Article Text

Download PDFPDF

Response to: 'Conventional bronchoscopic techniques in sarcoidosis: not too far behind’ by Dhooria et al
  1. Robert C Rintoul1,
  2. Rawya Ahmed1,
  3. Brendan Dougherty1,
  4. Nicholas R Carroll2
  1. 1Department of Thoracic Oncology, Papworth Hospital, Cambridge, UK
  2. 2Department of Radiology, Cambridge University NHS Foundation Trust, Cambridge, UK
  1. Correspondence to Dr Robert Rintoul, Department of Thoracic Oncology, Papworth Hospital, Cambridge CB23 3RE, UK; Robert.rintoul{at}

Statistics from

Request Permissions

If you wish to reuse any or all of this article please use the link below which will take you to the Copyright Clearance Center’s RightsLink service. You will be able to get a quick price and instant permission to reuse the content in many different ways.

We thank Dhooria et al1 for their complimentary comments on our review article about linear endobronchial ultrasound.2 We congratulate them on their carefully performed randomised controlled trial comparing endobronchial ultrasound-guided transbronchial needle aspiration (EBUS-TBNA) in conjunction with transbronchial lung biopsies (TBLB) and endobronchial biopsies (EBB) with conventional non-ultrasound-guided transbronchial needle aspiration (cTBNA) in conjunction with TBLB and EBB for the diagnosis of sarcoidosis.3 In this study, they showed that EBUS-TBNA, as an individual test, has the highest diagnostic yield for granulomas in sarcoidosis (74.5%), a figure similar to that shown by other groups4 ,5 and considerably better than that achieved by cTBNA (48%).

Bronchoscopists now have a considerable armamentarium to choose from for investigating suspected sarcoidosis including EBUS-TBNA, cTBNA, endoscopic ultrasound, EBB, TBLB and bronchoalveolar lavage. Therefore, the question that arises is which is the best combination? To some extent, this will be defined by availability and expertise. Dhooria et al and others suggest that EBUS-TBNA in combination with TBLB optimises yield (90.9%), but it must be remembered that headline figures achieved by expert practitioners may not be achievable by all. Furthermore, the additional yield provided by TBLB must be tempered by the risk of complication, specifically pneumothorax, which although admirably low in the study by Dhooria et al has been reported by others as occurring in 1–6% of cases.6 In situations where EBUS-TBNA is not available, cTBNA in combination with EBB and TBLB probably provides the highest accuracy but again is very dependent upon disease prevalence and expertise.7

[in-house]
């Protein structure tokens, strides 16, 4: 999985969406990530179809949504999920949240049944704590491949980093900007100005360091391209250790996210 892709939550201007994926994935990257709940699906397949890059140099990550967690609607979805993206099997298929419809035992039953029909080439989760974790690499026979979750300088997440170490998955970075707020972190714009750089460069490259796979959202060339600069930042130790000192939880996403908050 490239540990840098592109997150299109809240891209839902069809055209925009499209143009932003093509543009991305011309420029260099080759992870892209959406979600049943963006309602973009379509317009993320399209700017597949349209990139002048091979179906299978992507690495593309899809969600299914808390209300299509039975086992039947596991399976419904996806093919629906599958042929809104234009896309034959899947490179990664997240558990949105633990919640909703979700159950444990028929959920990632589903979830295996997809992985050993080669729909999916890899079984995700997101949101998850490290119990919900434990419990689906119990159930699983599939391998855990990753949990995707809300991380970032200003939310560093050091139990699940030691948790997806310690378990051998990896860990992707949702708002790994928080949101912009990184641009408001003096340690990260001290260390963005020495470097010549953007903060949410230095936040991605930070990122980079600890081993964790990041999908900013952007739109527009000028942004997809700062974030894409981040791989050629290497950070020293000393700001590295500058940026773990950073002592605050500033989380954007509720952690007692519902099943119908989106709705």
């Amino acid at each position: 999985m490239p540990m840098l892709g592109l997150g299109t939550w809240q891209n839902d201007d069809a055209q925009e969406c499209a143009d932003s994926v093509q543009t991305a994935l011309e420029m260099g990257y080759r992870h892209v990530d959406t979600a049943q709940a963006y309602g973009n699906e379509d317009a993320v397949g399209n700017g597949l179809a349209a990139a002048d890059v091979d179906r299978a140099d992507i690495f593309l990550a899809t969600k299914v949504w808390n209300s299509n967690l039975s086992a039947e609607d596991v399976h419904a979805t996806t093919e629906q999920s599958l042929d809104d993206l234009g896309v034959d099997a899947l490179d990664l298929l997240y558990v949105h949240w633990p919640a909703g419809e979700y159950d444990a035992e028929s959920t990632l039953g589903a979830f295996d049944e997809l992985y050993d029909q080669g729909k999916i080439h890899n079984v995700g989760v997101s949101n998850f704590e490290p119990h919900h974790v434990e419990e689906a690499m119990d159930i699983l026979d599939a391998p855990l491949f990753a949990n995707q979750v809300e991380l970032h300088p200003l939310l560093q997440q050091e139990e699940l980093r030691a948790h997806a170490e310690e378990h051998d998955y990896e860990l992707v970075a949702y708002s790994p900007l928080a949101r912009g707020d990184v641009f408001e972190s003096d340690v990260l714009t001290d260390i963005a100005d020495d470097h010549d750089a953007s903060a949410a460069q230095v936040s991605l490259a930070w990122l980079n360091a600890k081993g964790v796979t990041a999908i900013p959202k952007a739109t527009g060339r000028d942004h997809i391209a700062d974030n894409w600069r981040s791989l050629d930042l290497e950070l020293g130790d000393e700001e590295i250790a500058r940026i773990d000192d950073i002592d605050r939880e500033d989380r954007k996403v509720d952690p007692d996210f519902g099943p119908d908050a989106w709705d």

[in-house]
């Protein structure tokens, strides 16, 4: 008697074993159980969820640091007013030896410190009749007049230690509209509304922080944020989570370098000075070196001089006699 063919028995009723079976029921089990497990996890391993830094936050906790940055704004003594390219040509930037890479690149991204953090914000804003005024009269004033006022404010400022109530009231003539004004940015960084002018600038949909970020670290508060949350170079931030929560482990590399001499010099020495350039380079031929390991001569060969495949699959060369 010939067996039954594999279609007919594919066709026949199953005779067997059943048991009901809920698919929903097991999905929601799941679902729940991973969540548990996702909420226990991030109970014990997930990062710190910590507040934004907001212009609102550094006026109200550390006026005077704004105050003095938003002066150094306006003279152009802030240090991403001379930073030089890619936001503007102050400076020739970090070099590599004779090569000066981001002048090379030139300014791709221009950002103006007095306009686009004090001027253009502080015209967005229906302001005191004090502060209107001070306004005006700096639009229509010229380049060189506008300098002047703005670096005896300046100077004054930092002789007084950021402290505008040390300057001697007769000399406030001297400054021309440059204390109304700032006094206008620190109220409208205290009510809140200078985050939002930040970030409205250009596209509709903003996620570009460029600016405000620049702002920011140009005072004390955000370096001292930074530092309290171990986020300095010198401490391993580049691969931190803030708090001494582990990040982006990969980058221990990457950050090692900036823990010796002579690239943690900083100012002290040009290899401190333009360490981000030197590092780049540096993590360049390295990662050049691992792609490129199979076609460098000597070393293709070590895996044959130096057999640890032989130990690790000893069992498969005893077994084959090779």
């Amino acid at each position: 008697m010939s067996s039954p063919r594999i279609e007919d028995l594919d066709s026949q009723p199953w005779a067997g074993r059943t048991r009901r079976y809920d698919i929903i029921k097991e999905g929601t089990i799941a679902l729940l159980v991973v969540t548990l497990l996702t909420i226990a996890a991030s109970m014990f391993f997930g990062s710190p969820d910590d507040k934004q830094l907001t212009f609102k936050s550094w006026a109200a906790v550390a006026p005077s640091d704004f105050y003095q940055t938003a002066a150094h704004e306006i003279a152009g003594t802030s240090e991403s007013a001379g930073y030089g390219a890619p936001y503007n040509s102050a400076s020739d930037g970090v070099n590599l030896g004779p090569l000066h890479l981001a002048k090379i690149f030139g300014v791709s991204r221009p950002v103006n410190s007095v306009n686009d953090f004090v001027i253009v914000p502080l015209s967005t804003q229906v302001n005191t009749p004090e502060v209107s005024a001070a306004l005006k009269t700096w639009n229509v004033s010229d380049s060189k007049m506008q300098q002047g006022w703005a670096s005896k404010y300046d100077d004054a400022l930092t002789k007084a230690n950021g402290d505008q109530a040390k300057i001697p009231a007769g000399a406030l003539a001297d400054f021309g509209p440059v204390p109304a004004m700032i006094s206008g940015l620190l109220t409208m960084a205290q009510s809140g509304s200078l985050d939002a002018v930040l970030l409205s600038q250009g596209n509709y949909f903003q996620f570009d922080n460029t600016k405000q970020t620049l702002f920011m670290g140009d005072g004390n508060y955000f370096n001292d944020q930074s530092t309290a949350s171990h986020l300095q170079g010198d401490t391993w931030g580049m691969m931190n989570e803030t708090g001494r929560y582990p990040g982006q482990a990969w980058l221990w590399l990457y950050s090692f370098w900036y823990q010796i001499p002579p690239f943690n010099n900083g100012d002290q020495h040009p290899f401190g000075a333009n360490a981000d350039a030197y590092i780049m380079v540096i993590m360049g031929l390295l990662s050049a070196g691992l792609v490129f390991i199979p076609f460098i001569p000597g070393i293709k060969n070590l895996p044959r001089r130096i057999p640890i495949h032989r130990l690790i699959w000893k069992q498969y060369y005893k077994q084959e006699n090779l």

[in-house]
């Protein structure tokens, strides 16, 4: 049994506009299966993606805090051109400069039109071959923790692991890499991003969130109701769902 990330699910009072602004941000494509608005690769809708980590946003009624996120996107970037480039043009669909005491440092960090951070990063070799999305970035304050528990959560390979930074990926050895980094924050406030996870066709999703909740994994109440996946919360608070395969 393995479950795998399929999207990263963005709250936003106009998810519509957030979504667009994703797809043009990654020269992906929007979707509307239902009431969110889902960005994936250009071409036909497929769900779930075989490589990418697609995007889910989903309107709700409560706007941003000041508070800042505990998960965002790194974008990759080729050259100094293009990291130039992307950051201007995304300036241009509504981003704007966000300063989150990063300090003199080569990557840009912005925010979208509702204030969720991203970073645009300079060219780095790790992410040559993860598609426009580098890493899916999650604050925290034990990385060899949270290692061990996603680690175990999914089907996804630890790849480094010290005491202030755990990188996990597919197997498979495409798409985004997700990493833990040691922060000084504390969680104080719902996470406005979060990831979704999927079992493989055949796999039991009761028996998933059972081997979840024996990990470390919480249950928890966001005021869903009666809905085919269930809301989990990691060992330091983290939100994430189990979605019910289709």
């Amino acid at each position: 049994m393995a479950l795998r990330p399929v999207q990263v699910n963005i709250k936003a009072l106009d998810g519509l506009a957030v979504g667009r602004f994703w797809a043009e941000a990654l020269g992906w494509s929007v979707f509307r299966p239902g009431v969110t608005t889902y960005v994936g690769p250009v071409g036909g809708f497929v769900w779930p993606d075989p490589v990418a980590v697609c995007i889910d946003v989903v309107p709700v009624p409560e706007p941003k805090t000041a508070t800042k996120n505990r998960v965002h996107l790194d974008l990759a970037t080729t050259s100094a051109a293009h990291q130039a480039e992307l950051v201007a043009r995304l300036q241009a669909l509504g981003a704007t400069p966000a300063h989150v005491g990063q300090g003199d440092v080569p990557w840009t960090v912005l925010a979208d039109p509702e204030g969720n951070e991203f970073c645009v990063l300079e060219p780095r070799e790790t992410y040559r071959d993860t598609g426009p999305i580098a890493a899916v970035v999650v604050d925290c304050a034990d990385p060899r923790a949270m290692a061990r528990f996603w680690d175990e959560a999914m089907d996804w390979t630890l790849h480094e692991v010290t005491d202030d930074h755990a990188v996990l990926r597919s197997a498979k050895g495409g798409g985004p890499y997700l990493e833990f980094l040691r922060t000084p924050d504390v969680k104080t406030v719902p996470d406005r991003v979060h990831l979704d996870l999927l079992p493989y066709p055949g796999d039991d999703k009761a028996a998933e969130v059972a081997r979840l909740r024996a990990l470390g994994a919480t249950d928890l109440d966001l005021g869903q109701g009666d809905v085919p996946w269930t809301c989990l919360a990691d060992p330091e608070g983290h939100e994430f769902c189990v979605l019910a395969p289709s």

Although it seems likely that EBUS-TBNA±TBLB will become the standard of care for investigating pulmonary sarcoidosis, further carefully designed comparative studies are warranted and these would benefit further from having a cost-effectiveness component.


View Abstract


  • Contributors RCR wrote the letter on behalf of the other authors who have reviewed it.

  • Competing interests None declared.

  • Provenance and peer review Not commissioned; internally peer reviewed.

Linked Articles